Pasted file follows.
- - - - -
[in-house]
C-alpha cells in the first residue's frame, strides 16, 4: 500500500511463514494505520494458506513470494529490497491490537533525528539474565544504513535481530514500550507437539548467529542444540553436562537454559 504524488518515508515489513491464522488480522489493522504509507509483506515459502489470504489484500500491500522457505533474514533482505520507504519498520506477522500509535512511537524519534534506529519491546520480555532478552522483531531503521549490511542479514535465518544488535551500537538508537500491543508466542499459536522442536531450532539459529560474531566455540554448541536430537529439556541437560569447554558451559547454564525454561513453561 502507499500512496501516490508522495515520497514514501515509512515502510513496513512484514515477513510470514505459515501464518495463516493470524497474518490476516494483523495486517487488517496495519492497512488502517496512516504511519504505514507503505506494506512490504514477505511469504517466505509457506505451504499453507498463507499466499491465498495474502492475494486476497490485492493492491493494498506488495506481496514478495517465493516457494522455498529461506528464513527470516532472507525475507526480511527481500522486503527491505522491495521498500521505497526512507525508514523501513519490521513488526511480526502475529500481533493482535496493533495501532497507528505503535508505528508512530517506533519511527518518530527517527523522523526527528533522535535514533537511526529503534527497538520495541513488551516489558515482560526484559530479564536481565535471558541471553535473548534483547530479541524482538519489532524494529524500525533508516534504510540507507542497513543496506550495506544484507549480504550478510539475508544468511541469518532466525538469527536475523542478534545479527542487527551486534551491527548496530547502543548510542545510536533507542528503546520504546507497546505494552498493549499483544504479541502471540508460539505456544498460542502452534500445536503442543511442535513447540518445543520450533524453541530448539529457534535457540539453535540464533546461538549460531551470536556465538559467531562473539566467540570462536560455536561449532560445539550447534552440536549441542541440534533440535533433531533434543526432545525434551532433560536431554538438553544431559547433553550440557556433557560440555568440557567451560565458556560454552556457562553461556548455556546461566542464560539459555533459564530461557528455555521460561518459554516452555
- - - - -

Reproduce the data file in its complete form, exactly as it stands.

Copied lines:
[in-house]
C-alpha cells in the first residue's frame, strides 16, 4: 500500500511463514494505520494458506513470494529490497491490537533525528539474565544504513535481530514500550507437539548467529542444540553436562537454559 504524488518515508515489513491464522488480522489493522504509507509483506515459502489470504489484500500491500522457505533474514533482505520507504519498520506477522500509535512511537524519534534506529519491546520480555532478552522483531531503521549490511542479514535465518544488535551500537538508537500491543508466542499459536522442536531450532539459529560474531566455540554448541536430537529439556541437560569447554558451559547454564525454561513453561 502507499500512496501516490508522495515520497514514501515509512515502510513496513512484514515477513510470514505459515501464518495463516493470524497474518490476516494483523495486517487488517496495519492497512488502517496512516504511519504505514507503505506494506512490504514477505511469504517466505509457506505451504499453507498463507499466499491465498495474502492475494486476497490485492493492491493494498506488495506481496514478495517465493516457494522455498529461506528464513527470516532472507525475507526480511527481500522486503527491505522491495521498500521505497526512507525508514523501513519490521513488526511480526502475529500481533493482535496493533495501532497507528505503535508505528508512530517506533519511527518518530527517527523522523526527528533522535535514533537511526529503534527497538520495541513488551516489558515482560526484559530479564536481565535471558541471553535473548534483547530479541524482538519489532524494529524500525533508516534504510540507507542497513543496506550495506544484507549480504550478510539475508544468511541469518532466525538469527536475523542478534545479527542487527551486534551491527548496530547502543548510542545510536533507542528503546520504546507497546505494552498493549499483544504479541502471540508460539505456544498460542502452534500445536503442543511442535513447540518445543520450533524453541530448539529457534535457540539453535540464533546461538549460531551470536556465538559467531562473539566467540570462536560455536561449532560445539550447534552440536549441542541440534533440535533433531533434543526432545525434551532433560536431554538438553544431559547433553550440557556433557560440555568440557567451560565458556560454552556457562553461556548455556546461566542464560539459555533459564530461557528455555521460561518459554516452555